This is the continuation of a series of journal entries depicting what it’s like to be a part of the COVID pandemic from the medicine resident perspective.
Tue March 24th 2020
I couldn’t sleep. I knew I would have to get tested in the morning.
I called our occupational health hotline when it opened up and I was instructed to go to the “walk-thru” testing facility that was set up outside in a parking lot adjacent to the hospital. All the staff there were wearing full body suits accompanied by masks, face shields, and bouffants. There were traffic cones strewn about seemingly directing the patients to different locations, various designated lanes for people to register, and about 3 dozen empty folding chairs spaced out to preserve social distancing. There was an ominous large Winnebago covered in sheet metal for some reason, and tents with presumably more staff inside them. Also, there were police officers, about 4 or 5 huddled together but they weren’t directing traffic and I couldn’t surmise what role they could possibly play in all this. Cars making their way along pothole-riddled Sansom street would now slow down to gawk at the impressive sterile facility not only for the sole intention of protecting the integrity of their tires and suspension. As a patient now, I was sitting in one of the empty 36 folding chairs while I waited for my name to be called. Outnumbered about 15 to one by occupational health employees, I could imagine the public believing this was overkill.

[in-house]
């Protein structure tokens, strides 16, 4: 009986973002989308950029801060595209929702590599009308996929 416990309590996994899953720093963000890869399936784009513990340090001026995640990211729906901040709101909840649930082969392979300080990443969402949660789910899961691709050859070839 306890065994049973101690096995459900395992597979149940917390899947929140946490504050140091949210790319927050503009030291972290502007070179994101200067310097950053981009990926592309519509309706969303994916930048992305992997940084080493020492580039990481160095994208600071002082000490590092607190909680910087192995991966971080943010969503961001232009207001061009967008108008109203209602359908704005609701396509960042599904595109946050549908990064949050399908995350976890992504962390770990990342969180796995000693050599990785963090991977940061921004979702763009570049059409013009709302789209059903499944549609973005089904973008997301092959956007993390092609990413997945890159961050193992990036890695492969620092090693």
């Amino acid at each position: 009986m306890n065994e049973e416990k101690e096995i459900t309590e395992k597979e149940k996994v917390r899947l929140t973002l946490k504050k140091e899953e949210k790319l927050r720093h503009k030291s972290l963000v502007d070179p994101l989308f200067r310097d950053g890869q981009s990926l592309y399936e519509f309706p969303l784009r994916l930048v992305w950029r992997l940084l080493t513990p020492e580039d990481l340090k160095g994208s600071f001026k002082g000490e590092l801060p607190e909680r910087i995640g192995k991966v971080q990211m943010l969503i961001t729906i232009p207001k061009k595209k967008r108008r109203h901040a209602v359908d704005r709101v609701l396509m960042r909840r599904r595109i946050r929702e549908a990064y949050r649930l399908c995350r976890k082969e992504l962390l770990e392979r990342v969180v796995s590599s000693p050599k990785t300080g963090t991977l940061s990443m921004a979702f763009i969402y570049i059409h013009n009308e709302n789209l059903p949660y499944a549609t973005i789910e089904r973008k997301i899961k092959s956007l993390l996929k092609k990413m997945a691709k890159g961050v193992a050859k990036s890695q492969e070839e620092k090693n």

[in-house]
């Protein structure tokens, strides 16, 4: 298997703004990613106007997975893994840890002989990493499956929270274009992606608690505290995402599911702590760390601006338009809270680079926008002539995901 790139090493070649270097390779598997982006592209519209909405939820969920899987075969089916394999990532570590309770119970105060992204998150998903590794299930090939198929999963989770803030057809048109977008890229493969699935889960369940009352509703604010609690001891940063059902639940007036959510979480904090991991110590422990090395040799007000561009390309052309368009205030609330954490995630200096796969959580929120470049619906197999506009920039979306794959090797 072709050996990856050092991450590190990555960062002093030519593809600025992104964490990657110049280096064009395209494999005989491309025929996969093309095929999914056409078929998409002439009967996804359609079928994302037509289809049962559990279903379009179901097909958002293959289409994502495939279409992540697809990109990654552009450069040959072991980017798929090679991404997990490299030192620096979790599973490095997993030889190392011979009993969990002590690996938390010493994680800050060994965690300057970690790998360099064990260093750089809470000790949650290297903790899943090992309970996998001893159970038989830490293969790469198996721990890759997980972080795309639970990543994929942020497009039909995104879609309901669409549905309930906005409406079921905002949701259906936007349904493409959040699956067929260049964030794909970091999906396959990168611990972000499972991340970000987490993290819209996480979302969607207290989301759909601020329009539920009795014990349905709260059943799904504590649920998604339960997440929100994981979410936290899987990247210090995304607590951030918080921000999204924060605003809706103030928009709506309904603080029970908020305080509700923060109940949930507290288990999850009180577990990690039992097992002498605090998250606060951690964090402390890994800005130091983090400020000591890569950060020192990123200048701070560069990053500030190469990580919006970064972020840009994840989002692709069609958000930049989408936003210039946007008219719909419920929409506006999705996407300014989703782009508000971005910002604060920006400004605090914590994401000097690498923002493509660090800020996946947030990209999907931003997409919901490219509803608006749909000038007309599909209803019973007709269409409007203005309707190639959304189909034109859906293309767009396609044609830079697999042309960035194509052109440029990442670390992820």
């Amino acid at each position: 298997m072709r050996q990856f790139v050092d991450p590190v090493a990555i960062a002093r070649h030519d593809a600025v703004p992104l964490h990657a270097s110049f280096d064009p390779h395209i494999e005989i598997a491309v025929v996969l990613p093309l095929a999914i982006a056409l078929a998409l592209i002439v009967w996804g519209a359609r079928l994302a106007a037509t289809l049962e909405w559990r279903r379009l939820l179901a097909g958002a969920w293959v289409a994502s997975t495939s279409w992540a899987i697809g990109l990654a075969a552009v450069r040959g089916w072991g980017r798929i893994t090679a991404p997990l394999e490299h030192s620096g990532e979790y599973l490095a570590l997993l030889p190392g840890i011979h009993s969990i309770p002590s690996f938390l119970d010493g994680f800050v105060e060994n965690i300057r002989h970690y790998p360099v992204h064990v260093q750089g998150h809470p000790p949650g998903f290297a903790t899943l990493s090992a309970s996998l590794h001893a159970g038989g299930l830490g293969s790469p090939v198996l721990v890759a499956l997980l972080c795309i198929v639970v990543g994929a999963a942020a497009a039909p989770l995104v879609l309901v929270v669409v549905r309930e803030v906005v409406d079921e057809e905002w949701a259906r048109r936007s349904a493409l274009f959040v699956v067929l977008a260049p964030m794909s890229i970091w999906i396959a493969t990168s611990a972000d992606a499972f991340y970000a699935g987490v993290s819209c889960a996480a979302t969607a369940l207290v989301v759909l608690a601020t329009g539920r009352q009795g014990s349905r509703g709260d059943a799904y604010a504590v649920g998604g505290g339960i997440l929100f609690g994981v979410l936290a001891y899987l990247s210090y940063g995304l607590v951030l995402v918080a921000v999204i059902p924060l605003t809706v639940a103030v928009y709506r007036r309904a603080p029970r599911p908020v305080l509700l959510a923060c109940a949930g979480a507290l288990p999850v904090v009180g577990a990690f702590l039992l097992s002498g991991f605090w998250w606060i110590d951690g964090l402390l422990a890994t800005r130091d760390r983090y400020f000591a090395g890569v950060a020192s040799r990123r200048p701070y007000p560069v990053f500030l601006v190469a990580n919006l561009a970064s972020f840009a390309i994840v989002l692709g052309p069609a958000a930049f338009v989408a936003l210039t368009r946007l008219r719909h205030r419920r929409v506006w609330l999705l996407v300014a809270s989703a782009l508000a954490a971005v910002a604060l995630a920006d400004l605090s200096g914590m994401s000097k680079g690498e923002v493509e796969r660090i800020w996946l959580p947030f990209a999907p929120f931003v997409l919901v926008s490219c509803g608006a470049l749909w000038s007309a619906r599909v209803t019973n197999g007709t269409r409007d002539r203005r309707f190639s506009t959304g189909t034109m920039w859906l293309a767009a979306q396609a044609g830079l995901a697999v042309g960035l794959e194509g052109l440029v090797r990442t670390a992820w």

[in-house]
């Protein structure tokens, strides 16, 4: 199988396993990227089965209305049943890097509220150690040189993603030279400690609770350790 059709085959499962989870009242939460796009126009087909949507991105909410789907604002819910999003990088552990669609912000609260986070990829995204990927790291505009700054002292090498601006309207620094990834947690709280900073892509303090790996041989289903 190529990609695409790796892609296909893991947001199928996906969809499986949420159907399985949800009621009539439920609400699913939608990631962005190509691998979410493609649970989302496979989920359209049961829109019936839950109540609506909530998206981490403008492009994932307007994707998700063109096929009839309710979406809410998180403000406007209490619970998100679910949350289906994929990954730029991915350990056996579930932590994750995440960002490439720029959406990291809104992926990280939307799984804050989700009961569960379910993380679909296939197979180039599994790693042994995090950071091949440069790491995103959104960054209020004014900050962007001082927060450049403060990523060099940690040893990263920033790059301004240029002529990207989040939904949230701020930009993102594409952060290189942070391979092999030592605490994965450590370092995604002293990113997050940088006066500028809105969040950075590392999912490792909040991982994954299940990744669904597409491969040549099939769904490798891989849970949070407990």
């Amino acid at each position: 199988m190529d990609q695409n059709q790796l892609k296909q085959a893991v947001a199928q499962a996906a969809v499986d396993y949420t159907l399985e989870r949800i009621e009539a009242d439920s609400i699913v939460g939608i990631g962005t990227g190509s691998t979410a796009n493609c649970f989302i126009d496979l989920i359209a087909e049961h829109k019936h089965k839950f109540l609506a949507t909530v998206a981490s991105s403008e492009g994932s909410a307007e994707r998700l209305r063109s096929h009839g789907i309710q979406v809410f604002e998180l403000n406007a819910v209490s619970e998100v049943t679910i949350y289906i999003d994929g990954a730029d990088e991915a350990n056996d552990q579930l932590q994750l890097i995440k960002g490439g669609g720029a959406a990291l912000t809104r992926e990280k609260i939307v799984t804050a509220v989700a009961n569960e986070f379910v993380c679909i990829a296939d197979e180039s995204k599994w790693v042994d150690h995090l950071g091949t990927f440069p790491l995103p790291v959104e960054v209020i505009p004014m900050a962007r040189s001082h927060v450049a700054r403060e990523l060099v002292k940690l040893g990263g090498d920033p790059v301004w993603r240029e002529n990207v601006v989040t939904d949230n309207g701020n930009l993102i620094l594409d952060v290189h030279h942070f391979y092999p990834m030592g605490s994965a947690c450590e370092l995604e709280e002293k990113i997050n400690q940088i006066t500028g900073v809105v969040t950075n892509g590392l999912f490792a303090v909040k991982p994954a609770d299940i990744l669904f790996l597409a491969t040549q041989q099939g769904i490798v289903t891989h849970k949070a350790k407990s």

I was told I won’t find out the results for three to five days, but there was a rumor about occupational health potentially getting a 24 hour test up and running the following day. I didn’t want to risk being in the same boat again tomorrow so I took the swab today. My name was called, I went to the proper lane then was summoned into one of the tents where the very back of my throat was thoroughly wiped with an elongated Q-tip. Per hospital policy, I was now on mandatory leave to be on quarantine in my home until the results returned.
I called my wife and updated her. I would stay in the bedroom by myself for the next several days, leaving only for bathroom breaks, grab food from the kitchen, and to sanitize anything I touched. If I were to leave the room I had a facemask ready. I didn’t come close to my 7-month-old son, which was probably the hardest part of all this. On my way home I thought about how it felt like the virus had been preoccupying everyone for months but in reality it was only a couple weeks. I was exhausted by it already but this was only the beginning.